Reading Baxter

The Christian mind must be trained in righteousness if one must glorify God in all aspects of life. I'm doing something ambitious with my reading and spiritual life: I'll be reading Richard Baxter's "A Christian Directory: Or, A Sum of Practical Theology and Cases of Conscience." Inspired largely by Tim Challies, who engages his readers to read Christian classics, I decided to slowly and meditatively take up this habit. It helps that my pastors are fans of the Puritan writers, quoting them a lot during preaching.

The book's subtitle is "Directing Christians How To Use Their Knowledge and Faith; How To Improve All Helps and Means, and To Perform All Duties; How To Overcome Temptations, and To Escape or Mortify Every Sin."

This is an ambitious project—the book comes in four volumes—and even Baxter himself had to write,
The book is so big that I must make no longer preface than to give you this necessary, short account, I. Of the quality; II. And the reasons of this work.
I'll be quoting and writing a few things about the book here and there. I don't expect to finish soon, with all the readings I need to do for work. But I'm quite excited.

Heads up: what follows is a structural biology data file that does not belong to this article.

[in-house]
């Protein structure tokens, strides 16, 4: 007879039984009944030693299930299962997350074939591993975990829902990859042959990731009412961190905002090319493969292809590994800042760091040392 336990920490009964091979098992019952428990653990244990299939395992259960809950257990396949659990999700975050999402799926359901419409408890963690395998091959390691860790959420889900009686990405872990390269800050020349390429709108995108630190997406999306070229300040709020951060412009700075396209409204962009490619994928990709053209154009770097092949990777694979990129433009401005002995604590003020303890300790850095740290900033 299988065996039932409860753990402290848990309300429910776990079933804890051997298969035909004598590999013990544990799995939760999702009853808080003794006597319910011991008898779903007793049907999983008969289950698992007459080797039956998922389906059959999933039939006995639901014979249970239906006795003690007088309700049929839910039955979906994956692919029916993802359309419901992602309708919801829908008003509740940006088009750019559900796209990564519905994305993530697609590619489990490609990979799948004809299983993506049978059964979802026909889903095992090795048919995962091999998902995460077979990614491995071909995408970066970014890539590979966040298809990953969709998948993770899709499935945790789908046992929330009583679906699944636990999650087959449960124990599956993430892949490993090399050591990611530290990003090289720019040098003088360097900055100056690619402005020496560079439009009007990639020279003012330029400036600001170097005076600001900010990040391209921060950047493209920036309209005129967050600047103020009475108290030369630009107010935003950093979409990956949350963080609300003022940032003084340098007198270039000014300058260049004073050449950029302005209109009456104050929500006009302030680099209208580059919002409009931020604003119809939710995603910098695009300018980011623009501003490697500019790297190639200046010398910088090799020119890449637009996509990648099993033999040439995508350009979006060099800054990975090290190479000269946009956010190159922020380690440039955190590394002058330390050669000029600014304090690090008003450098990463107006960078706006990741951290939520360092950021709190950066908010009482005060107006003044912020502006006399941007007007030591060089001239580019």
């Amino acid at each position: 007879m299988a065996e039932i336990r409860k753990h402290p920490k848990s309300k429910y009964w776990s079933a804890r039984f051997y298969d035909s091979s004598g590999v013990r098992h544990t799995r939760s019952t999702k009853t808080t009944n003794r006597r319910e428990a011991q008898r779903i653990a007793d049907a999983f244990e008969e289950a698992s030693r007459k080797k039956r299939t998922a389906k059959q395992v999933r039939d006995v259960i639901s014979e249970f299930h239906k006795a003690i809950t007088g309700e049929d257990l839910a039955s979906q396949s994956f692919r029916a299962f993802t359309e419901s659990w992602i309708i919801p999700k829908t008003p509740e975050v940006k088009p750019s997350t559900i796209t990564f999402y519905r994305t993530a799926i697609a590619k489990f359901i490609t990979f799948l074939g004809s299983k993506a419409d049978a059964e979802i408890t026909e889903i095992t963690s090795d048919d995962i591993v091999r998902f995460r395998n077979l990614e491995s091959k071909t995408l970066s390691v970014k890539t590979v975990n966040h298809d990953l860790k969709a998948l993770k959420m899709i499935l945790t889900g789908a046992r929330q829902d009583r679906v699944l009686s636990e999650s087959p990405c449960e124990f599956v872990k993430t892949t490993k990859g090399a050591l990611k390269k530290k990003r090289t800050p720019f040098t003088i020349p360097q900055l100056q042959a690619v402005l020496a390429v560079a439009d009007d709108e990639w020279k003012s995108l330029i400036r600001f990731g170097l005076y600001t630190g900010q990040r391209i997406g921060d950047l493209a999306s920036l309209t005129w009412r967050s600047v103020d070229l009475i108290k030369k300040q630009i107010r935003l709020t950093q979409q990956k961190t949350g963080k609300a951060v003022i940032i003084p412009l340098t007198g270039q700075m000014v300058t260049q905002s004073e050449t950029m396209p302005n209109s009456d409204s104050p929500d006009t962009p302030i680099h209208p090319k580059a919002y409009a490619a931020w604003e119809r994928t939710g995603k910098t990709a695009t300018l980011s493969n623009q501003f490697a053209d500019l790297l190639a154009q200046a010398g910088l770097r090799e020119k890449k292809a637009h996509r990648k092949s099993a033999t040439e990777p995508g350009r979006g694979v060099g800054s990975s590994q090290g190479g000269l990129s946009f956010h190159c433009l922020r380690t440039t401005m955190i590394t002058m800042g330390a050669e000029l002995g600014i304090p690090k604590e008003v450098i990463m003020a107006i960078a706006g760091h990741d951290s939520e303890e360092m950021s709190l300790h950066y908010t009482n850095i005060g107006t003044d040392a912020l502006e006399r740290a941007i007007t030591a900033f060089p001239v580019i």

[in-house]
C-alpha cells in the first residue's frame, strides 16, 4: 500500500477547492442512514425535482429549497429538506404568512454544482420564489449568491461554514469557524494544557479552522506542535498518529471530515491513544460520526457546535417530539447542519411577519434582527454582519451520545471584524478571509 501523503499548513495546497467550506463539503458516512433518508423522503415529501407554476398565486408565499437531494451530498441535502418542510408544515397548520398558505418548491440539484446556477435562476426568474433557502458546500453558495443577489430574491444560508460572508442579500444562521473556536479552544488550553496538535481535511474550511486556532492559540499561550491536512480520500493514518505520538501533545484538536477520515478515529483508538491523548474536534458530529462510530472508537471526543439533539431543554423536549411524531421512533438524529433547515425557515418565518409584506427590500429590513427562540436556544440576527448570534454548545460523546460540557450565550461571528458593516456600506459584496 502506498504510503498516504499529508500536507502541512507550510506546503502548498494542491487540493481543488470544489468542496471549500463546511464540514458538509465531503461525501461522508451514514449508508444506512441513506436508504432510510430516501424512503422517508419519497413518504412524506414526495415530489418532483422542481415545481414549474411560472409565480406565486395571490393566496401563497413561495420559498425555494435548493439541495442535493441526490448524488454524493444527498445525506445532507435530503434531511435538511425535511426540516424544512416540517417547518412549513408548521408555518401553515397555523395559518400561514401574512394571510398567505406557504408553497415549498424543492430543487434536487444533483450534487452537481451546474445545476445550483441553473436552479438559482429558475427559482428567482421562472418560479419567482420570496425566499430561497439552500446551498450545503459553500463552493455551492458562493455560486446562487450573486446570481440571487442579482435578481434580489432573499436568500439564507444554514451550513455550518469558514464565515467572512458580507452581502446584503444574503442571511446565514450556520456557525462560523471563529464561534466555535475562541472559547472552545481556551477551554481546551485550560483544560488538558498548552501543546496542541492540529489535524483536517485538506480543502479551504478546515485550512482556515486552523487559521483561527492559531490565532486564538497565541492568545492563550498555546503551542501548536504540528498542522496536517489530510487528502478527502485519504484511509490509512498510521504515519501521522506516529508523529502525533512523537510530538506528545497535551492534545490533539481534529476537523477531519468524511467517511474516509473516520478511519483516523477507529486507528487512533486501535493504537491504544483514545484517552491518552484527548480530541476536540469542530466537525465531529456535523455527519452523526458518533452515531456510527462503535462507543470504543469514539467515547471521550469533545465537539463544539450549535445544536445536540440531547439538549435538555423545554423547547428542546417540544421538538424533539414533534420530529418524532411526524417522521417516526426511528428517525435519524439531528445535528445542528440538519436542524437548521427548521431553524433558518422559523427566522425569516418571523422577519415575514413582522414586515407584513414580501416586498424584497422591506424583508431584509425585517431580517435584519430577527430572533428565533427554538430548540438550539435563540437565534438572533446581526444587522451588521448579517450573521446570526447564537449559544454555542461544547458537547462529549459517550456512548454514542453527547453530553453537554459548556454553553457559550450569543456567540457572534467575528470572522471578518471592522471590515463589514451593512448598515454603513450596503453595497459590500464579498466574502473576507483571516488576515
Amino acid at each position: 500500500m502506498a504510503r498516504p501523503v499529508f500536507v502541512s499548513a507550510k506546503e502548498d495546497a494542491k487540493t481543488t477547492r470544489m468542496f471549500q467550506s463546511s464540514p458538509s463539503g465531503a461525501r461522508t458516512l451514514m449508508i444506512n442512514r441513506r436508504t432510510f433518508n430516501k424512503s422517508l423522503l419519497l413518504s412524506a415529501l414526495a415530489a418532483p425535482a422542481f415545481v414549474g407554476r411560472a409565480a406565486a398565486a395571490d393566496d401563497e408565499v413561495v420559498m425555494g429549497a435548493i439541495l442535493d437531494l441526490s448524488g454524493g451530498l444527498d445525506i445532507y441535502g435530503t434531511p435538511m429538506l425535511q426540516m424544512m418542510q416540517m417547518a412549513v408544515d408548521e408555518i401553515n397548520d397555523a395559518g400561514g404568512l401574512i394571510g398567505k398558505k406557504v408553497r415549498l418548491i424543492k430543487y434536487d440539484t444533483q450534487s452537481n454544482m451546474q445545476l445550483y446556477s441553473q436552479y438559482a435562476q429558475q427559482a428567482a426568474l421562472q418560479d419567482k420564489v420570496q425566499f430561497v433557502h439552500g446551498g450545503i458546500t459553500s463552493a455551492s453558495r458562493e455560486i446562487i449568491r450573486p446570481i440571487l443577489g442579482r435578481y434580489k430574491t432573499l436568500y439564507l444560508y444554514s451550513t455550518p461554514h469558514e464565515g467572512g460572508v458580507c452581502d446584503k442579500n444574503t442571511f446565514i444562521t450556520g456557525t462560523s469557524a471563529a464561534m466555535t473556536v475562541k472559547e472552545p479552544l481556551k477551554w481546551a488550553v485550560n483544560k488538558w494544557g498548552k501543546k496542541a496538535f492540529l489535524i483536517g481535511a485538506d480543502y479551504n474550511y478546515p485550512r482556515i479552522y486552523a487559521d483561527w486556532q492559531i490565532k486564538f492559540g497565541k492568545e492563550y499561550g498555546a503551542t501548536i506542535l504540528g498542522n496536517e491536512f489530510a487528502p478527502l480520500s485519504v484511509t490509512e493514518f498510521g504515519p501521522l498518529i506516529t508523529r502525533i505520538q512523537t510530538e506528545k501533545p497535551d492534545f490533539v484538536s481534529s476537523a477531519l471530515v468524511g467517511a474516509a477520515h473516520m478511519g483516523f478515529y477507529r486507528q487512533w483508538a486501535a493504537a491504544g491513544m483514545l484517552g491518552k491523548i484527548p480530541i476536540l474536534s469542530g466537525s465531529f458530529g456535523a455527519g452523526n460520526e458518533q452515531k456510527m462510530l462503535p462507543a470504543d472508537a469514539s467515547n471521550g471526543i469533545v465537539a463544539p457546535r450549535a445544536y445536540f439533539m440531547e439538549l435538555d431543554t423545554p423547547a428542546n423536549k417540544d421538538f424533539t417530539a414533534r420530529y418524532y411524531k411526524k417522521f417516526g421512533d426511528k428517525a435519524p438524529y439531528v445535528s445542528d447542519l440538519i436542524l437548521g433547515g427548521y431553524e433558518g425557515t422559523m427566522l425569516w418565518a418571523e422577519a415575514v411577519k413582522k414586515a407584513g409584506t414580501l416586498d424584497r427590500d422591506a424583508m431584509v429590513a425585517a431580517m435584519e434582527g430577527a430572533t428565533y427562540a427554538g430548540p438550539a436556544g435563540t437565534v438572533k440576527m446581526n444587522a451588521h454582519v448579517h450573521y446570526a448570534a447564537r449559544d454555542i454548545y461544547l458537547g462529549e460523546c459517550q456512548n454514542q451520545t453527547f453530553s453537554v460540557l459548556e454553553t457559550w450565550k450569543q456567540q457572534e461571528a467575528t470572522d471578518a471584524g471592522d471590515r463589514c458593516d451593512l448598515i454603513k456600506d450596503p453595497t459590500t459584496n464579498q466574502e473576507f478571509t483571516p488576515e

* * *

I've been having difficulties formatting the .txt document from Gutenberg. It turns out that it's better to use html as the base file in in Calibre, prior to converting it epub or mobi, so the formatting is still preserved.
If we provide a HTML file for the ebook you are interested in, it is best to convert that file, rahter than the TEXT file, to MOBI or EPUB format as required.

One thought on “Reading Baxter”

  1. It's a shame that all the free texts provided by Proj. Gutenberg are not fully exploited. It would be nice though if someone took up the task of re-writing these in modern English so they're easier for those of us who don't want to plow through kilometric and convoluted sentences. I remember Tina was starting to do something like this.

Leave a Reply